|Design by The Angry Kiwi|
The key reform proposed in the discussion paper is the establishment of a single trans-Tasman (i.e. across Australia and New Zealand) governance body or board to regulate education, discipline and registration. The central proposal is that the respective roles and functions of the Australian Professional Standards Board for Patent and Trade Marks Attorneys (PSB), the equivalent body proposed to be established in New Zealand, the Director General of IP Australia, and the New Zealand Commissioner of Patents would be merged into a single new body.
Under this regime there would be:
- a single definition of the functions and services which can only be performed by a registered patent attorney or legal practitioner;
- a single patent attorney code of conduct;
- a single disciplinary regime;
- a consistent attorney qualification/continuing education requirements;
- a single registration process and register;
- a single fees regime; and
- a single secretariat support unit.
The deadline for public comment on the discussion paper was 16 May 2011, and all submissions can now be viewed on IP Australia’s web site.
We think it would be fair to say that the comments from Australian practitioners are generally not unfavourable, while the submissions by New Zealand practitioners are more numerous (despite the smaller size of the New Zealand profession), and almost universally opposed to the proposal. And, frankly, we find this completely understandable!
EXISTING DIFFERENCESCurrently, there are a number of significant differences between the Australian and New Zealand regimes regulating the patent attorney profession in the two countries.
- Australian patent attorneys are required to have a tertiary degree with ‘in-depth’ coverage of a field of patentable subject matter, whereas New Zealand patent attorneys are not;
- in Australia, there is a separate system of registration for trade marks attorneys, while in New Zealand there is only a register of patent attorneys, who are also qualified to act as trade marks attorneys;
- New Zealand has no equivalent of Australia’s Professional Standards Board (although, under draft Patent Attorneys legislation it is proposed that such a body be created);
- in New Zealand, the education, training and examination for qualification as a patent attorney remains in the hands of the profession, while in Australia this role has largely been transferred to the tertiary education sector, where a number of competing qualification options now exist;
- Australian patent attorneys are now subject to a formal ‘continuing professional education’ (CPE) requirement, whereas New Zealand attorneys are not;
- prior to registration as a patent attorney in Australia, applicants are required to provide a ‘statement of skill’, showing that they have had sufficient practical experience in prescribed skills, whereas no such requirement exists in New Zealand; and
- the cost of registration in Australia is higher than in New Zealand, especially for those who wish to register as both patent and trade marks attorneys.
On the face of it, the above list suggests that standards are currently higher in Australia than in New Zealand. However, it is not that simple, and certainly is not the way most New Zealand patent attorneys see things!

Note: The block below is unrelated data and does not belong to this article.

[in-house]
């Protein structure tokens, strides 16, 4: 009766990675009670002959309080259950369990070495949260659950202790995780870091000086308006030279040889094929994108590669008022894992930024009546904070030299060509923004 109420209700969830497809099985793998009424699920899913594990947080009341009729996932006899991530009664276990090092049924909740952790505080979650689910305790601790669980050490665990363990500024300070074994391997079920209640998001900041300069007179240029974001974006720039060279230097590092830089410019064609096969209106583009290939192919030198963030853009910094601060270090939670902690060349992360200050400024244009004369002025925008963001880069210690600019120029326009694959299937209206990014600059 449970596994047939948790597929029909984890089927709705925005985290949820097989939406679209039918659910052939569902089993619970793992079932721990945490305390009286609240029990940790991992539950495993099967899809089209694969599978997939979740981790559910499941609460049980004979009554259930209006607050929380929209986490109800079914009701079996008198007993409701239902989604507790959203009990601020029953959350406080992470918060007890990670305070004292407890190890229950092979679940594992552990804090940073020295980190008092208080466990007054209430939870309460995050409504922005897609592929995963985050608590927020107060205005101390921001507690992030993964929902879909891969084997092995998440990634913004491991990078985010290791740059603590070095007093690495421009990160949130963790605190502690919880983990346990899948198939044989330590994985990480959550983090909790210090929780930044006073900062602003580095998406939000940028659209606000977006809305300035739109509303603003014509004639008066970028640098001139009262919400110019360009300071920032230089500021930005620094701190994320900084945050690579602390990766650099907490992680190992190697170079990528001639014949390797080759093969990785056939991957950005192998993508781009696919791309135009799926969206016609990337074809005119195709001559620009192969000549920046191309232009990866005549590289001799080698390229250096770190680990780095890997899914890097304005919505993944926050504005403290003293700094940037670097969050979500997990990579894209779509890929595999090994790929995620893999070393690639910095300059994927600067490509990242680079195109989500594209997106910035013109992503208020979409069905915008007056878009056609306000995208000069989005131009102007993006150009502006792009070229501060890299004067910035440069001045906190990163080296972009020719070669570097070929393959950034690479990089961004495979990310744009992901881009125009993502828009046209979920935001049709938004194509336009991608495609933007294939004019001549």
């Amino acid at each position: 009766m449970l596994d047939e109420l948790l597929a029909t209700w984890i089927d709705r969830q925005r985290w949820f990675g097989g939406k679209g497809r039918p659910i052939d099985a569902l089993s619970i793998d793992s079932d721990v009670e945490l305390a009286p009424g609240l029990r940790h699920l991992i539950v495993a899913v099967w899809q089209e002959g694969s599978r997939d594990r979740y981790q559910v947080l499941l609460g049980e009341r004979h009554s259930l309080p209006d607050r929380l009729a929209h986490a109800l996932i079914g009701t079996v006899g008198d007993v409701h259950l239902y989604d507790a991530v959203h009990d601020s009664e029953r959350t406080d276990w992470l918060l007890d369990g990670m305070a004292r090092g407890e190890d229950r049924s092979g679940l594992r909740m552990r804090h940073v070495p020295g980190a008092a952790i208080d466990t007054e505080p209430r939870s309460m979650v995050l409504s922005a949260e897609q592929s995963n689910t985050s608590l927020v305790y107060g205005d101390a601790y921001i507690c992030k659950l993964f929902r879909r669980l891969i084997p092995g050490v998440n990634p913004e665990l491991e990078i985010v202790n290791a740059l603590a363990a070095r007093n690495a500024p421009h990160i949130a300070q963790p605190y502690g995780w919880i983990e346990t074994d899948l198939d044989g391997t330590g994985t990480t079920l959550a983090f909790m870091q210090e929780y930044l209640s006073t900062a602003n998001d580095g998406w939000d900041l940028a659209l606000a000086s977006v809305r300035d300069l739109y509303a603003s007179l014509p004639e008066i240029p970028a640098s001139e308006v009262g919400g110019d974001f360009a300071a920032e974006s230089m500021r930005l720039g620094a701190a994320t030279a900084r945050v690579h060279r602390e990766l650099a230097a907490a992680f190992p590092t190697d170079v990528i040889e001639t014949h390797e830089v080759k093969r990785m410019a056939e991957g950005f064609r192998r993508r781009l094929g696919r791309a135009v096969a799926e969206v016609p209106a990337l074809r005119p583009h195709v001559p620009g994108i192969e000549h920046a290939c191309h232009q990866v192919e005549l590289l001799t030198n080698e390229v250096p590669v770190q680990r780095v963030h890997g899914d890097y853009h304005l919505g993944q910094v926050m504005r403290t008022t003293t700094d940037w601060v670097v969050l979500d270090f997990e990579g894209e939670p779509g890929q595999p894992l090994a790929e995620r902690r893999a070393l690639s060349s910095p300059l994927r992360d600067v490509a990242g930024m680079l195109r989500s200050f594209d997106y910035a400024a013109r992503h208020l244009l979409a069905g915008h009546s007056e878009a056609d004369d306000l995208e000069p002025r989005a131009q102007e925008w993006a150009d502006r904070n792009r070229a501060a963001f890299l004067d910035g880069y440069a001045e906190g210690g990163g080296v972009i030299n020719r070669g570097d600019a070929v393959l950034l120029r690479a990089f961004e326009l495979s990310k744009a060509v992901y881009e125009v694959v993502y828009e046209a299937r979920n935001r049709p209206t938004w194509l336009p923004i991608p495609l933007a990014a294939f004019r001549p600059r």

WHAT IS BEING PROPOSED?The proposal would unite the trans-Tasman professions under a single regime having systems and standards equivalent in each aspect to the ‘higher’ of the two existing regimes.
What this means in practice is that, for the most part, the trans-Tasman system would operate very much like the existing Australian system. The changes would therefore have little, or no, impact on Australian practitioners, and yet could have a significant impact upon many in the New Zealand profession.
It is therefore hardly surprising that there were very few submissions made in response to the discussion paper from Australia – and notably none on behalf of any Australian patent attorney firm – while the larger number of submissions on the New Zealand side include seven under the banners of established firms, including AJ Park, Baldwins, Henry Hughes and Pipers which, between them, would appear to represent about 100 professionals practising as New Zealand patent attorneys.
It is also not surprising that the main Australian submissions on behalf of the profession – those of the Institute of Patent and Trade Mark Attorneys Australia (IPTA) and the Federation Internationale des Conseils en Propriete Industrielle (Australia) (FICPI) – are generally ‘not opposed’ to the proposals (these words are used frequently in IPTA’s submissions), while the submissions from the other side of the Tasman (including those of FICPI New Zealand) are almost totally opposed!
THE MAIN ISSUES FOR NEW ZEALAND ATTORNEYSA number of issues are raised in the various New Zealand submissions, including some recurring themes. We do not propose to pick out individual contributions (not even those that appear to cast aspersions upon the Australian profession), but rather just briefly summarise the main issues.
Qualification Requirements and Trade Marks AttorneysThe New Zealand profession is rightly concerned about the consequences of introducing a requirement for a tertiary qualification in a field of patentable subject matter upon those New Zealand attorneys who wish to practice only in the area of trade marks. While existing registered attorneys will be protected by a ‘grandfather clause’, unless a separate system for the registration of trade marks attorneys is introduced it will no longer be possible for someone without a relevant tertiary qualification (e.g. in engineering or science) to register as a patent attorney in order to practice in trade marks.